It's basically just teaching him a different way of seeing himself in relation to other children.
You don't want to see himself as an authority over other kids so much as a benevolent big brother.
A benevolent leader is a leader still... just of a very different flavor. More of a quiet watchful eye and setting a good example.
But that a well timed 'hey, careful around the babies' with other children is fine.
And explaining it to your son is a big plus. I'm sure he will get it.
My son ended up in protector role once he got big... but I didn't have to trick him to get him there... maybe it was just my parenting style.
Mud Flinger- Thank you! Now if only I could apply my wisdom instead of just spouting it off . . .
Saoirse- You're right, it would be bad to usurp your eldest's role. How well do H and your son get along? Do you think you could get them to work as a team? Your son is responsible for his sibs all the time, and during get-togethers he and H can team up beacuse there's more going on? It sounds like your kid has his head on straight, so maybe he'd be a good example?
Gotcha on the punishment vs discipline. Actually, that can make your job easier, maybe. If you can give him a clear structure and discipline that is more positive reinforcement than negative, he might latch onto it big time. The "nos" still need to be absolute for the safety of your own children, but if they're consistant and he has the possibility of getting "yes," he will at least be given the chance of giving the right answer.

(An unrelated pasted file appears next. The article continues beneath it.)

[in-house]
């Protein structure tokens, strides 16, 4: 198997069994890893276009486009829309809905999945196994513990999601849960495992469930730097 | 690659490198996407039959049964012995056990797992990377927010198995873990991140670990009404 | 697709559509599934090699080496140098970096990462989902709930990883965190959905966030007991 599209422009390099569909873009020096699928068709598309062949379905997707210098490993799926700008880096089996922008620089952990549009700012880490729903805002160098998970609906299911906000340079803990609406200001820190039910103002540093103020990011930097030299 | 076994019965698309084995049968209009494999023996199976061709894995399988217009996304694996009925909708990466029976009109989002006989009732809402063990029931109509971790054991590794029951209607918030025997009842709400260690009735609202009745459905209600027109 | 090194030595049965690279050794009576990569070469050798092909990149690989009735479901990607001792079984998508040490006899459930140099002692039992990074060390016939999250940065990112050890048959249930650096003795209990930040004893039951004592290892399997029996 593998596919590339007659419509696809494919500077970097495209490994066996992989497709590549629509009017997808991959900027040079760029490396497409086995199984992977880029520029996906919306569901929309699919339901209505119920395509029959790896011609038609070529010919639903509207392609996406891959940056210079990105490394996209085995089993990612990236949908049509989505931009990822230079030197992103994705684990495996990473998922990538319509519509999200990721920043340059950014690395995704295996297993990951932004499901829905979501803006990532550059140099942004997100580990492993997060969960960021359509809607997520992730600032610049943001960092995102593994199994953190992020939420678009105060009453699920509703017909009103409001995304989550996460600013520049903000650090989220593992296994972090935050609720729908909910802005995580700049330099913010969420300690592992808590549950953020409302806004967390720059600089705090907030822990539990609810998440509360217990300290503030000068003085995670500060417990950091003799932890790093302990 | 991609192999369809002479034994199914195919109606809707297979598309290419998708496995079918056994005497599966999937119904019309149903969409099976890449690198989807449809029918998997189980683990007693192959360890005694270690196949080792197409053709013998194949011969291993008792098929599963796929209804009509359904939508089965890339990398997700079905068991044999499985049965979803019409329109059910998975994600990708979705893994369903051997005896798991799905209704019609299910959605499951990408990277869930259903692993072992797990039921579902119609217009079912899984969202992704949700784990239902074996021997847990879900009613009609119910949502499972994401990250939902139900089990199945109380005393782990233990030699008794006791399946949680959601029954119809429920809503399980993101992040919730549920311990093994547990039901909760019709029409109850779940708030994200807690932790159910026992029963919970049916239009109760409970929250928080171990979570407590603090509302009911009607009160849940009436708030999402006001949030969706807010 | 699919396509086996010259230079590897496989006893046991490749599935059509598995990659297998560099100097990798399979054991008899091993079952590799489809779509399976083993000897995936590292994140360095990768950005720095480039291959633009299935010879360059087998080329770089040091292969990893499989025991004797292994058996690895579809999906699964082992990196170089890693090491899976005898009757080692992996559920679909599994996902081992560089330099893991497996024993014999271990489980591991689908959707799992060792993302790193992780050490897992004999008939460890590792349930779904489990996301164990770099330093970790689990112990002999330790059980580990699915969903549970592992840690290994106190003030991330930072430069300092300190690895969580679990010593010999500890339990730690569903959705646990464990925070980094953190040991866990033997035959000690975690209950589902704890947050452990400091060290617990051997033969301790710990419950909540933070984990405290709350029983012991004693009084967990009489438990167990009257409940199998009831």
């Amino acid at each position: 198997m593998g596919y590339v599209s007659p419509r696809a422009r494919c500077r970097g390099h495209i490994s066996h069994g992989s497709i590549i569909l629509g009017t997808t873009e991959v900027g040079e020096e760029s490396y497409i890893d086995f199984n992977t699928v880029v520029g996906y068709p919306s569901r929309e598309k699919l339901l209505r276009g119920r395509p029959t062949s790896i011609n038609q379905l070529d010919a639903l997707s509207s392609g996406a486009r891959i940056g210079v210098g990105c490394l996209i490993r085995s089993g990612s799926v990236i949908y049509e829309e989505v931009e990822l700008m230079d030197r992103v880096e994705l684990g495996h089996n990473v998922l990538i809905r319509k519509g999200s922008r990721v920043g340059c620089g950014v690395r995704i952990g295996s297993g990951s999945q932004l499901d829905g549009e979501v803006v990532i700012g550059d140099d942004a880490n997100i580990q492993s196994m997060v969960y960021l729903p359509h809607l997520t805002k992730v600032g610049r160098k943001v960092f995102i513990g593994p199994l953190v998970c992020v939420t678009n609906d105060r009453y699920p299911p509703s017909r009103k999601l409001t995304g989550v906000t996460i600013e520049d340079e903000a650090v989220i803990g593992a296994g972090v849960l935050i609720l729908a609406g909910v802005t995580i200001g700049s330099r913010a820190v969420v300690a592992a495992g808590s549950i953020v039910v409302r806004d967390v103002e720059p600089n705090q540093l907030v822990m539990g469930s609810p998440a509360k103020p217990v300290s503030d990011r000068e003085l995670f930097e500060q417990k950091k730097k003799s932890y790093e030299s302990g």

*narrows eyes at Cori* Get out of my head . . .
mud flinger- i agree. i hate that i had to play into that bully dynamic to get my point across, but i was simply at a loss as to what else to do. i think as long as we stay within that aggressive dynamic, nothing will really change.
cori- :D i was 5 and 6 years older than two of my younger brothers. when kids bugged them at the park, i was eager to step in. probably a little over-eager. i was never aggressive, just menacing in the background while my brothers played.